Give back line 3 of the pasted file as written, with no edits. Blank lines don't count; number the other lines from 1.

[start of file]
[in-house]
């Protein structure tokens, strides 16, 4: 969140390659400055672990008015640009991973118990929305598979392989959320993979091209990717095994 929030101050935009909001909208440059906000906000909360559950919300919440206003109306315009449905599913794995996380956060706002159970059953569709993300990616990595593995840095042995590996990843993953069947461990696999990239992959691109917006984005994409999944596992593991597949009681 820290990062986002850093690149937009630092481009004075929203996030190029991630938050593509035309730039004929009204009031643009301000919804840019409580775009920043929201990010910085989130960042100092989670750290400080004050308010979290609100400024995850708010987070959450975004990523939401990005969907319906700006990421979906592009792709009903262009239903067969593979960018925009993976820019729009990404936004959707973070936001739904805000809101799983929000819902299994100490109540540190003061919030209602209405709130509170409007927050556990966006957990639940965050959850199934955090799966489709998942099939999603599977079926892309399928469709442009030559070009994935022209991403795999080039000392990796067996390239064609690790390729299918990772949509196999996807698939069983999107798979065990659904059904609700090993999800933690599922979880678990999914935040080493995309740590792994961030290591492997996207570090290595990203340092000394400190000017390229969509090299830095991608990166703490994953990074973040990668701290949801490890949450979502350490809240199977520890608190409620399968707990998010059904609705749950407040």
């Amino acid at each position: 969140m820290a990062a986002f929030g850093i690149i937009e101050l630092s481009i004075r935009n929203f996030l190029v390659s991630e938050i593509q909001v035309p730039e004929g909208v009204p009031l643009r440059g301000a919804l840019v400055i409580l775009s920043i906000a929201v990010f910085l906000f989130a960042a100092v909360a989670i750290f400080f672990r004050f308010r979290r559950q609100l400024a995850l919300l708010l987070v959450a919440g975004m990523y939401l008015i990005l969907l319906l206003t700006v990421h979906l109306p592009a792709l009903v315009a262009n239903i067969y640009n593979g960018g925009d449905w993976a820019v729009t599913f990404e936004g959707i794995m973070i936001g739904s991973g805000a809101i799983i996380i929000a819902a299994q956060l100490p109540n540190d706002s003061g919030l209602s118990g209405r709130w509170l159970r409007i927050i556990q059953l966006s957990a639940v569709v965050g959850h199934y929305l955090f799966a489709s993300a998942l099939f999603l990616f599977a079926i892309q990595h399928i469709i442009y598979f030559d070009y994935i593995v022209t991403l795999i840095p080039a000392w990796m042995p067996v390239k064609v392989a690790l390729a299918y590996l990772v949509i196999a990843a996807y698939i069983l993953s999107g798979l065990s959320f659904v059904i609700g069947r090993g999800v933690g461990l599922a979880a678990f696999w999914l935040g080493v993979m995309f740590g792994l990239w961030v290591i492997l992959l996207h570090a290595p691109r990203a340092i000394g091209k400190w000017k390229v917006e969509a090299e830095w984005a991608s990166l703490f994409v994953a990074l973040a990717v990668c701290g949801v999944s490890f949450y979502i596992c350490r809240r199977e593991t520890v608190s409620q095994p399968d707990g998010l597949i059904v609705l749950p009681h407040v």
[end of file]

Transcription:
């Amino acid at each position: 969140m820290a990062a986002f929030g850093i690149i937009e101050l630092s481009i004075r935009n929203f996030l190029v390659s991630e938050i593509q909001v035309p730039e004929g909208v009204p009031l643009r440059g301000a919804l840019v400055i409580l775009s920043i906000a929201v990010f910085l906000f989130a960042a100092v909360a989670i750290f400080f672990r004050f308010r979290r559950q609100l400024a995850l919300l708010l987070v959450a919440g975004m990523y939401l008015i990005l969907l319906l206003t700006v990421h979906l109306p592009a792709l009903v315009a262009n239903i067969y640009n593979g960018g925009d449905w993976a820019v729009t599913f990404e936004g959707i794995m973070i936001g739904s991973g805000a809101i799983i996380i929000a819902a299994q956060l100490p109540n540190d706002s003061g919030l209602s118990g209405r709130w509170l159970r409007i927050i556990q059953l966006s957990a639940v569709v965050g959850h199934y929305l955090f799966a489709s993300a998942l099939f999603l990616f599977a079926i892309q990595h399928i469709i442009y598979f030559d070009y994935i593995v022209t991403l795999i840095p080039a000392w990796m042995p067996v390239k064609v392989a690790l390729a299918y590996l990772v949509i196999a990843a996807y698939i069983l993953s999107g798979l065990s959320f659904v059904i609700g069947r090993g999800v933690g461990l599922a979880a678990f696999w999914l935040g080493v993979m995309f740590g792994l990239w961030v290591i492997l992959l996207h570090a290595p691109r990203a340092i000394g091209k400190w000017k390229v917006e969509a090299e830095w984005a991608s990166l703490f994409v994953a990074l973040a990717v990668c701290g949801v999944s490890f949450y979502i596992c350490r809240r199977e593991t520890v608190s409620q095994p399968d707990g998010l597949i059904v609705l749950p009681h407040v």